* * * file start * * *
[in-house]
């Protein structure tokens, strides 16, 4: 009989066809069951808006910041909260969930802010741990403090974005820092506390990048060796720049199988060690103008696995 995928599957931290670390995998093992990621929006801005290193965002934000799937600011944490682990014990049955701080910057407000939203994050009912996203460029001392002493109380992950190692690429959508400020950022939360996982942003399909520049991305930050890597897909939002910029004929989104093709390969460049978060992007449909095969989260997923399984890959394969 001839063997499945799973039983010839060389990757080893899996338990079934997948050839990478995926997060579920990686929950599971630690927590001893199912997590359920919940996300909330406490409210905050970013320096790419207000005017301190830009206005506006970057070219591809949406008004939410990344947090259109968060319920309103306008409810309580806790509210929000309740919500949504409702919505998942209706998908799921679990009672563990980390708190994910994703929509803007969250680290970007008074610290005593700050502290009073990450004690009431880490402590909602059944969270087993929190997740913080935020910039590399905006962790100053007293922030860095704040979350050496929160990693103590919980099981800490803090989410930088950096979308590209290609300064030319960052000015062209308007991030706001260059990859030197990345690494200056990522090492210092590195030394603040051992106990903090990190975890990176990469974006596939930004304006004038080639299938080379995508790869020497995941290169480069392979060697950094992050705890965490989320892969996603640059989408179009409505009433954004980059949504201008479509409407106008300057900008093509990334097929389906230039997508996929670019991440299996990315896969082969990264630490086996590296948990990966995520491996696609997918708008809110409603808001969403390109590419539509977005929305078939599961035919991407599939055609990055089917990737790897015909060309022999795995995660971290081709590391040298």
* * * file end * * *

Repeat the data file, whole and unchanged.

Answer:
[in-house]
């Protein structure tokens, strides 16, 4: 009989066809069951808006910041909260969930802010741990403090974005820092506390990048060796720049199988060690103008696995 995928599957931290670390995998093992990621929006801005290193965002934000799937600011944490682990014990049955701080910057407000939203994050009912996203460029001392002493109380992950190692690429959508400020950022939360996982942003399909520049991305930050890597897909939002910029004929989104093709390969460049978060992007449909095969989260997923399984890959394969 001839063997499945799973039983010839060389990757080893899996338990079934997948050839990478995926997060579920990686929950599971630690927590001893199912997590359920919940996300909330406490409210905050970013320096790419207000005017301190830009206005506006970057070219591809949406008004939410990344947090259109968060319920309103306008409810309580806790509210929000309740919500949504409702919505998942209706998908799921679990009672563990980390708190994910994703929509803007969250680290970007008074610290005593700050502290009073990450004690009431880490402590909602059944969270087993929190997740913080935020910039590399905006962790100053007293922030860095704040979350050496929160990693103590919980099981800490803090989410930088950096979308590209290609300064030319960052000015062209308007991030706001260059990859030197990345690494200056990522090492210092590195030394603040051992106990903090990190975890990176990469974006596939930004304006004038080639299938080379995508790869020497995941290169480069392979060697950094992050705890965490989320892969996603640059989408179009409505009433954004980059949504201008479509409407106008300057900008093509990334097929389906230039997508996929670019991440299996990315896969082969990264630490086996590296948990990966995520491996696609997918708008809110409603808001969403390109590419539509977005929305078939599961035919991407599939055609990055089917990737790897015909060309022999795995995660971290081709590391040298």